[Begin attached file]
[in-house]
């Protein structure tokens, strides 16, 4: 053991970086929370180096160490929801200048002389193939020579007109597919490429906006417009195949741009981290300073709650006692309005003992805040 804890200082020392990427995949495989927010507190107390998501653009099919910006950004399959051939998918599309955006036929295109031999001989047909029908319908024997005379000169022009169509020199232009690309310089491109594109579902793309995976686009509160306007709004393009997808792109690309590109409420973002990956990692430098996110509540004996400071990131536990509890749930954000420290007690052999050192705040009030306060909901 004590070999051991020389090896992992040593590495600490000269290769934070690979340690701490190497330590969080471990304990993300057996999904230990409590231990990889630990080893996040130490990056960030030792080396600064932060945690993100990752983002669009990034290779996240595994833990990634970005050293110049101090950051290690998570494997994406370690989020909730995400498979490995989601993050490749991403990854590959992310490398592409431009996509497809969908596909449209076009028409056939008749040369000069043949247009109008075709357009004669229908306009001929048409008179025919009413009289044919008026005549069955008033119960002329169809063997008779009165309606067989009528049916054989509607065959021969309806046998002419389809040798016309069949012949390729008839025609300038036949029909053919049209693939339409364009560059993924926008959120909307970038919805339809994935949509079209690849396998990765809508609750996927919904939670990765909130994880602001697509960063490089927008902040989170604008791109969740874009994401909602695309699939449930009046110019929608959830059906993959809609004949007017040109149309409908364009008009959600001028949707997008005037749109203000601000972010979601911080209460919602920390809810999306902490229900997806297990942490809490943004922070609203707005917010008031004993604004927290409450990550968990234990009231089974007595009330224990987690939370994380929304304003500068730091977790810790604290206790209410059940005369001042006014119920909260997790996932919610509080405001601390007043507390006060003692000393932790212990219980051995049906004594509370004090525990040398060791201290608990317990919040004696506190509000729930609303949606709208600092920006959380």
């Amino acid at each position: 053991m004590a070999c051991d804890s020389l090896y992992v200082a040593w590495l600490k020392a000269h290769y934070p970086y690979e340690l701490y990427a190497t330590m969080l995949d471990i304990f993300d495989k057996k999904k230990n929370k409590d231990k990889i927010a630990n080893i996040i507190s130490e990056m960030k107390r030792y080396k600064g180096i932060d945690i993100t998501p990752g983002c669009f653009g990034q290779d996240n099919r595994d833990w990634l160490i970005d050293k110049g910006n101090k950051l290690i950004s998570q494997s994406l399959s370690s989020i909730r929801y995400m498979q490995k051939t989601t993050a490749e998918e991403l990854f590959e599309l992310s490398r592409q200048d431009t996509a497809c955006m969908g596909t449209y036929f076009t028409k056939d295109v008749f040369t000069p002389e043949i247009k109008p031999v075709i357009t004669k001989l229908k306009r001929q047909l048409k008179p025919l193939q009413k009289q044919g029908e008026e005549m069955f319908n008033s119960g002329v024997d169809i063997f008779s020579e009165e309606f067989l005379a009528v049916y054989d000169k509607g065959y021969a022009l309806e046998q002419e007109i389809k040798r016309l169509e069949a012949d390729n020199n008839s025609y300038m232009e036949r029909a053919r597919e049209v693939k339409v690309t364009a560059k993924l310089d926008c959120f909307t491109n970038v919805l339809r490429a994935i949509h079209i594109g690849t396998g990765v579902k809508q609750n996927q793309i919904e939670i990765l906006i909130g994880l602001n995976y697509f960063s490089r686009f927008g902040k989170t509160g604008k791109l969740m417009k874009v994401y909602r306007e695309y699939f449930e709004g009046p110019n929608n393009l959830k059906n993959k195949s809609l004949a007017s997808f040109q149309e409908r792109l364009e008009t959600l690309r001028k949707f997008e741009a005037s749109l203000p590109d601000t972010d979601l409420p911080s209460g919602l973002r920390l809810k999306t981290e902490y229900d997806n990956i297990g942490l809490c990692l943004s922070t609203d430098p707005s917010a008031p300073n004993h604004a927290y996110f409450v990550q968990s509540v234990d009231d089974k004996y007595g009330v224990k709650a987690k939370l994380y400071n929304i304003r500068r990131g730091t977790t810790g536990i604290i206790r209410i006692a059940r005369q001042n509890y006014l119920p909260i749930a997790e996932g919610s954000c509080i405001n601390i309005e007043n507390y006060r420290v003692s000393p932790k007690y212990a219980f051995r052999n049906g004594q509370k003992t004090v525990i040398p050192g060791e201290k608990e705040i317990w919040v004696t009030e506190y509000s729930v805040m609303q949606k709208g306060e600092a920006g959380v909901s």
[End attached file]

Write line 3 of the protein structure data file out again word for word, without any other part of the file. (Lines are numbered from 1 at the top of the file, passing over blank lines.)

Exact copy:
């Amino acid at each position: 053991m004590a070999c051991d804890s020389l090896y992992v200082a040593w590495l600490k020392a000269h290769y934070p970086y690979e340690l701490y990427a190497t330590m969080l995949d471990i304990f993300d495989k057996k999904k230990n929370k409590d231990k990889i927010a630990n080893i996040i507190s130490e990056m960030k107390r030792y080396k600064g180096i932060d945690i993100t998501p990752g983002c669009f653009g990034q290779d996240n099919r595994d833990w990634l160490i970005d050293k110049g910006n101090k950051l290690i950004s998570q494997s994406l399959s370690s989020i909730r929801y995400m498979q490995k051939t989601t993050a490749e998918e991403l990854f590959e599309l992310s490398r592409q200048d431009t996509a497809c955006m969908g596909t449209y036929f076009t028409k056939d295109v008749f040369t000069p002389e043949i247009k109008p031999v075709i357009t004669k001989l229908k306009r001929q047909l048409k008179p025919l193939q009413k009289q044919g029908e008026e005549m069955f319908n008033s119960g002329v024997d169809i063997f008779s020579e009165e309606f067989l005379a009528v049916y054989d000169k509607g065959y021969a022009l309806e046998q002419e007109i389809k040798r016309l169509e069949a012949d390729n020199n008839s025609y300038m232009e036949r029909a053919r597919e049209v693939k339409v690309t364009a560059k993924l310089d926008c959120f909307t491109n970038v919805l339809r490429a994935i949509h079209i594109g690849t396998g990765v579902k809508q609750n996927q793309i919904e939670i990765l906006i909130g994880l602001n995976y697509f960063s490089r686009f927008g902040k989170t509160g604008k791109l969740m417009k874009v994401y909602r306007e695309y699939f449930e709004g009046p110019n929608n393009l959830k059906n993959k195949s809609l004949a007017s997808f040109q149309e409908r792109l364009e008009t959600l690309r001028k949707f997008e741009a005037s749109l203000p590109d601000t972010d979601l409420p911080s209460g919602l973002r920390l809810k999306t981290e902490y229900d997806n990956i297990g942490l809490c990692l943004s922070t609203d430098p707005s917010a008031p300073n004993h604004a927290y996110f409450v990550q968990s509540v234990d009231d089974k004996y007595g009330v224990k709650a987690k939370l994380y400071n929304i304003r500068r990131g730091t977790t810790g536990i604290i206790r209410i006692a059940r005369q001042n509890y006014l119920p909260i749930a997790e996932g919610s954000c509080i405001n601390i309005e007043n507390y006060r420290v003692s000393p932790k007690y212990a219980f051995r052999n049906g004594q509370k003992t004090v525990i040398p050192g060791e201290k608990e705040i317990w919040v004696t009030e506190y509000s729930v805040m609303q949606k709208g306060e600092a920006g959380v909901s």